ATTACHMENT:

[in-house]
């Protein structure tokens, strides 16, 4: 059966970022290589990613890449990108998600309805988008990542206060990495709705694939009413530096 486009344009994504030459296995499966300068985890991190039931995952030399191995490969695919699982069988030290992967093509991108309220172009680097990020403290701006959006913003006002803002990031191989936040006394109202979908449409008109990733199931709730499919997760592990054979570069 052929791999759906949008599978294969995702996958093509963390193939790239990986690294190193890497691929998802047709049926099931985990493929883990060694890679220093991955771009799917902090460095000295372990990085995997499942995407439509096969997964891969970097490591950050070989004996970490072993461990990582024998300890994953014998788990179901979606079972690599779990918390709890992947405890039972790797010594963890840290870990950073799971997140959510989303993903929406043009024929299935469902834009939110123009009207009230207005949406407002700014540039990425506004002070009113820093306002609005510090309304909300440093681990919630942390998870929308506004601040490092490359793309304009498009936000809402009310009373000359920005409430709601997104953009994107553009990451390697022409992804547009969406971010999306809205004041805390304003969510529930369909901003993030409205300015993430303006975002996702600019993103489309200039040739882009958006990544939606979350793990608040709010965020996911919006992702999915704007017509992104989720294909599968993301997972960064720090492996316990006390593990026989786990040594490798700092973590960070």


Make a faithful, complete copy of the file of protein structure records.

[in-house]
């Protein structure tokens, strides 16, 4: 059966970022290589990613890449990108998600309805988008990542206060990495709705694939009413530096 486009344009994504030459296995499966300068985890991190039931995952030399191995490969695919699982069988030290992967093509991108309220172009680097990020403290701006959006913003006002803002990031191989936040006394109202979908449409008109990733199931709730499919997760592990054979570069 052929791999759906949008599978294969995702996958093509963390193939790239990986690294190193890497691929998802047709049926099931985990493929883990060694890679220093991955771009799917902090460095000295372990990085995997499942995407439509096969997964891969970097490591950050070989004996970490072993461990990582024998300890994953014998788990179901979606079972690599779990918390709890992947405890039972790797010594963890840290870990950073799971997140959510989303993903929406043009024929299935469902834009939110123009009207009230207005949406407002700014540039990425506004002070009113820093306002609005510090309304909300440093681990919630942390998870929308506004601040490092490359793309304009498009936000809402009310009373000359920005409430709601997104953009994107553009990451390697022409992804547009969406971010999306809205004041805390304003969510529930369909901003993030409205300015993430303006975002996702600019993103489309200039040739882009958006990544939606979350793990608040709010965020996911919006992702999915704007017509992104989720294909599968993301997972960064720090492996316990006390593990026989786990040594490798700092973590960070």